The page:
Preschool continues to be an issue surfacing at the statehouse. Pending some sort of unlikely private/public compromise, I suspect nothing will happen this year or in the next decade. The reality is that districts will likely move on the issue themselves by passing a levy to fund it if the residents truly want it.
Special education will likely be a topic of interest. Idaho’s special education teachers are about as common as democrats in the statehouse. This crisis has resulted in a many teaching vacancies going unfilled, and exploding caseload sizes.
Keep in mind that in addition to teaching, special education teachers also must produce an incredible amount of paperwork for special education students on their caseload. Needless to say, the burnout rate for these teachers is high. Couple that with difficulty finding a teacher to begin with and you have the current crisis.
The result is that in many places paraprofessionals (uncertified staff) are instructing special education classrooms while the special education teacher is simply a teacher of record who is a glorified paperpusher trying to keep up with the caseload demands. Hardly an outcome we would want for the students who need good teaching the most.
Higher education will likely be the focus of this legislative session. Idaho is not achieving the percentage of students enrolling and graduating in postsecondary studies that it would like. Although Idaho has thrown money into funding college credit for dual enrollment in Advanced Placement courses, this funding has not seen a desired uptick in undergraduate enrollment.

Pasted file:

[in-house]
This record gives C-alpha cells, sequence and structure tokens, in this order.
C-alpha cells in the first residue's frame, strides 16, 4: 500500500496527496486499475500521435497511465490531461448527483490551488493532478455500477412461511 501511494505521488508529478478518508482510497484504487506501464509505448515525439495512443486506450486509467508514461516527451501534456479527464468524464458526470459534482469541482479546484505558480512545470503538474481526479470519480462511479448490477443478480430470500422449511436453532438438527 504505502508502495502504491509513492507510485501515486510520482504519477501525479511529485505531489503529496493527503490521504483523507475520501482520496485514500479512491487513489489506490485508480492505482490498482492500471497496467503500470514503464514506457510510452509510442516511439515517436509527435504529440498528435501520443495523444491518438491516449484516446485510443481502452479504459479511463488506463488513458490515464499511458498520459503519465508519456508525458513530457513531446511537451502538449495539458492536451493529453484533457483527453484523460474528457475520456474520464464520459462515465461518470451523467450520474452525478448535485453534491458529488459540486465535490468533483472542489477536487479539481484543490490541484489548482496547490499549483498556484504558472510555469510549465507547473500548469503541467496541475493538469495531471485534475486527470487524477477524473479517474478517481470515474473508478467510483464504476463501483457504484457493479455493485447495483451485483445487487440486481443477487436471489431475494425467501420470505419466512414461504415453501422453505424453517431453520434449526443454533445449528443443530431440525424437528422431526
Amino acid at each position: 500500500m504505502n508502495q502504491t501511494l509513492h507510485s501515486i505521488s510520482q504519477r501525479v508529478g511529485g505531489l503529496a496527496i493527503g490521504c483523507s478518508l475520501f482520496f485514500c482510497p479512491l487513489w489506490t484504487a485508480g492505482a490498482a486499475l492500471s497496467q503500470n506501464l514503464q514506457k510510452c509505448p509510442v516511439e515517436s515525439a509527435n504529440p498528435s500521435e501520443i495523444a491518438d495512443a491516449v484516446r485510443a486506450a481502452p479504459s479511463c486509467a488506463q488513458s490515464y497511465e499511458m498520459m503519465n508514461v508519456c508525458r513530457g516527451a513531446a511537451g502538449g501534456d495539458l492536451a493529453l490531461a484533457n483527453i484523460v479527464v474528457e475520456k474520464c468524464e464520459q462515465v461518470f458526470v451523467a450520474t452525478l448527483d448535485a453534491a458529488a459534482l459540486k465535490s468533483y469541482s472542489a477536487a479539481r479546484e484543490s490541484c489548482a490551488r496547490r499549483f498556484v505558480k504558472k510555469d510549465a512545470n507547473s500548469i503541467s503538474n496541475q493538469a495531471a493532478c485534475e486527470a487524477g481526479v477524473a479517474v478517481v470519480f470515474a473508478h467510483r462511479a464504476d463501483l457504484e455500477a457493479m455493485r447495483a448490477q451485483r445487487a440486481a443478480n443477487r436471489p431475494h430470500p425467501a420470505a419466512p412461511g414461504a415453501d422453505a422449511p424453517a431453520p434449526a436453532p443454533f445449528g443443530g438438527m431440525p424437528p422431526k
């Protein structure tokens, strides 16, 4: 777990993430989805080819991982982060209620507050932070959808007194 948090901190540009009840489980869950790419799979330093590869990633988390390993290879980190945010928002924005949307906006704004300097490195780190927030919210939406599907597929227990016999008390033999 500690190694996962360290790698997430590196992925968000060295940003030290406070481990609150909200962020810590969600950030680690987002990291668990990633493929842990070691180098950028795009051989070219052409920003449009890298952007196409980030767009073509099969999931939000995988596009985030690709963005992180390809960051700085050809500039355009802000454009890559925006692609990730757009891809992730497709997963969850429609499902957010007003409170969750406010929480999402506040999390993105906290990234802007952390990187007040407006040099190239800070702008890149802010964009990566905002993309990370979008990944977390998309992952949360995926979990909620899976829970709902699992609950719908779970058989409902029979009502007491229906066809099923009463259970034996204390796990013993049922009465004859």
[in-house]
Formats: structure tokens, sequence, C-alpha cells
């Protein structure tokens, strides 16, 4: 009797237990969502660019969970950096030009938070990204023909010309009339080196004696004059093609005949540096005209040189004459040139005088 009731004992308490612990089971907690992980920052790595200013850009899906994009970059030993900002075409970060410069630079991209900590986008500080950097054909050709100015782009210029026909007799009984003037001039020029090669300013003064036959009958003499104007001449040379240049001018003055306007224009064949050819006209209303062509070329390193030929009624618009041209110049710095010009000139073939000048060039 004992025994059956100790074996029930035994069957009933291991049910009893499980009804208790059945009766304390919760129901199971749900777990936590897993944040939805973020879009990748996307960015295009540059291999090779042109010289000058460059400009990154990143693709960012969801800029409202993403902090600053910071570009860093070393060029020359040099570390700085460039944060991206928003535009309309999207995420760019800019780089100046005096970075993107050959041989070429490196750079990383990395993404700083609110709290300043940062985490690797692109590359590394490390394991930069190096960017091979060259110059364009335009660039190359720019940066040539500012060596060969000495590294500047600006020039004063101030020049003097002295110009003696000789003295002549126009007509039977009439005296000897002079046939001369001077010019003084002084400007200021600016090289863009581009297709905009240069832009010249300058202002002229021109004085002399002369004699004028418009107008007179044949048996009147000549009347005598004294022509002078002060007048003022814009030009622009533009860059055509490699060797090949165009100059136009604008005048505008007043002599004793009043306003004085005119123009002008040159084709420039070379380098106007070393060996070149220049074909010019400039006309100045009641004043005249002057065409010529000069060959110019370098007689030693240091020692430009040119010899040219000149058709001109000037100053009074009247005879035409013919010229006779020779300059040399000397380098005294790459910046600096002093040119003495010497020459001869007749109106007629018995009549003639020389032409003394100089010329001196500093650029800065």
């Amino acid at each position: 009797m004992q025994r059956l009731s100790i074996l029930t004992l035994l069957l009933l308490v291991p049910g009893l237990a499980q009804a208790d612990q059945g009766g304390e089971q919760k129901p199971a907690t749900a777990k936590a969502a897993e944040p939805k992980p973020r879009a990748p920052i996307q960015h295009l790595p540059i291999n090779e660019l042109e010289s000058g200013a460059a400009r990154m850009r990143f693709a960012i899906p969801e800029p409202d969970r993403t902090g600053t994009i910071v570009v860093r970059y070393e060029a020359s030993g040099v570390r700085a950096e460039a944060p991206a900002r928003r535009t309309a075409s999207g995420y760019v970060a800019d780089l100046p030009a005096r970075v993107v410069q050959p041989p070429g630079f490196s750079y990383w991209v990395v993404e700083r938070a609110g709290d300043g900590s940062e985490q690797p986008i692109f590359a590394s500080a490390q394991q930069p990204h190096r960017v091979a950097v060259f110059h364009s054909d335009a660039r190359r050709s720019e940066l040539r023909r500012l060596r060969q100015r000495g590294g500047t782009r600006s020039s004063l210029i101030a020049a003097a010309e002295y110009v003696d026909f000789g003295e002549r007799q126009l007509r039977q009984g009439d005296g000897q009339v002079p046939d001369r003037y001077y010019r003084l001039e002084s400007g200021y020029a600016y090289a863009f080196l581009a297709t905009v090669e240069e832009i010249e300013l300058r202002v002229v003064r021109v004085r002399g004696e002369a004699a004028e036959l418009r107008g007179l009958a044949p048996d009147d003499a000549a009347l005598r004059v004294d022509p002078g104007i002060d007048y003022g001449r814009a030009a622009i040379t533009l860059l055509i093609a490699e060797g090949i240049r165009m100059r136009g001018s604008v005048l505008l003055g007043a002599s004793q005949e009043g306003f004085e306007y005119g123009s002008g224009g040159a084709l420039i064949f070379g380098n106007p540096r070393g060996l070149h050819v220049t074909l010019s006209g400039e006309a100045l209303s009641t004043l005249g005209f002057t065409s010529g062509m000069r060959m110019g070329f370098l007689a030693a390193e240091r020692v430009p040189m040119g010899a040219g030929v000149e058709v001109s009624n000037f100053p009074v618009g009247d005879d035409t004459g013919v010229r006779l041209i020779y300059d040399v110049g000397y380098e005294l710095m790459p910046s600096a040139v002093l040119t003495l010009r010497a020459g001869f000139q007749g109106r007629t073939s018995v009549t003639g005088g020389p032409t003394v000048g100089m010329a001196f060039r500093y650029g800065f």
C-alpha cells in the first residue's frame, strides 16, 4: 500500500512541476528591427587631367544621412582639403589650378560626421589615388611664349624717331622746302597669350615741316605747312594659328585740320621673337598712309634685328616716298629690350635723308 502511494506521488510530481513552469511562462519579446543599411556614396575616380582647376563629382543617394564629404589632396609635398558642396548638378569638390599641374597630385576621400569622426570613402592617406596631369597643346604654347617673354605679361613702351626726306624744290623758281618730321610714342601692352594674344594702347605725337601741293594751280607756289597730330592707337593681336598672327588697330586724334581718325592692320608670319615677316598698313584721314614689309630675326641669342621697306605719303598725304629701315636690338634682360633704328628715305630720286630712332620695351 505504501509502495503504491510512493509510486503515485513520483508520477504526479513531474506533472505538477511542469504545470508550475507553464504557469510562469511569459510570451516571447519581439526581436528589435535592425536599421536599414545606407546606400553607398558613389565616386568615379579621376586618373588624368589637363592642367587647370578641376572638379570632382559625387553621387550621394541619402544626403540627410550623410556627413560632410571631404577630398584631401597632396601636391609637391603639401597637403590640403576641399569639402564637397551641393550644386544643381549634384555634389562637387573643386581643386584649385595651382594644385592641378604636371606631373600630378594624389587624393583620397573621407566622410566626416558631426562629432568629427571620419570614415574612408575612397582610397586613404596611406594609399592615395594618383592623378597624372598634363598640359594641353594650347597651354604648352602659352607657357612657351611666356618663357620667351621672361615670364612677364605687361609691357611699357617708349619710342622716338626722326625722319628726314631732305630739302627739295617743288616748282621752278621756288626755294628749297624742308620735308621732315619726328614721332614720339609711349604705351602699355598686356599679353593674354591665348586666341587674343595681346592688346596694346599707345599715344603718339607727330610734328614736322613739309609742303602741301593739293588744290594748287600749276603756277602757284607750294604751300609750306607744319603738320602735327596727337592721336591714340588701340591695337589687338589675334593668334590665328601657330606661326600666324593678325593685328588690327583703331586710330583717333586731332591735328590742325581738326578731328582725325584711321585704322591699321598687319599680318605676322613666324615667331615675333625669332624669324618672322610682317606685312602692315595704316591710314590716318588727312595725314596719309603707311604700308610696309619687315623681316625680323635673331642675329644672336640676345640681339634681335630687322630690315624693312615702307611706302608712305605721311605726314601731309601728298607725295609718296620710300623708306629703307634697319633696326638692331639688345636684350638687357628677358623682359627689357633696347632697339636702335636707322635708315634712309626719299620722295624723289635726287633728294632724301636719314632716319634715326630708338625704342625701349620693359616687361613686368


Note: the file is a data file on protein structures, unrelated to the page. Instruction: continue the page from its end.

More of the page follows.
I suspect reorganizing the leadership of colleges and universities of Idaho will be a major focus. This is especially true because the leadership of many colleges and universities are retiring this year leaving a vacuum exposed for a change in direction.
In an election year, I don’t suspect any major controversies to erupt or pass the statehouse. The legislature, I presume, would rather wait and see the results of the election before passing any major changes.
Happy New Years!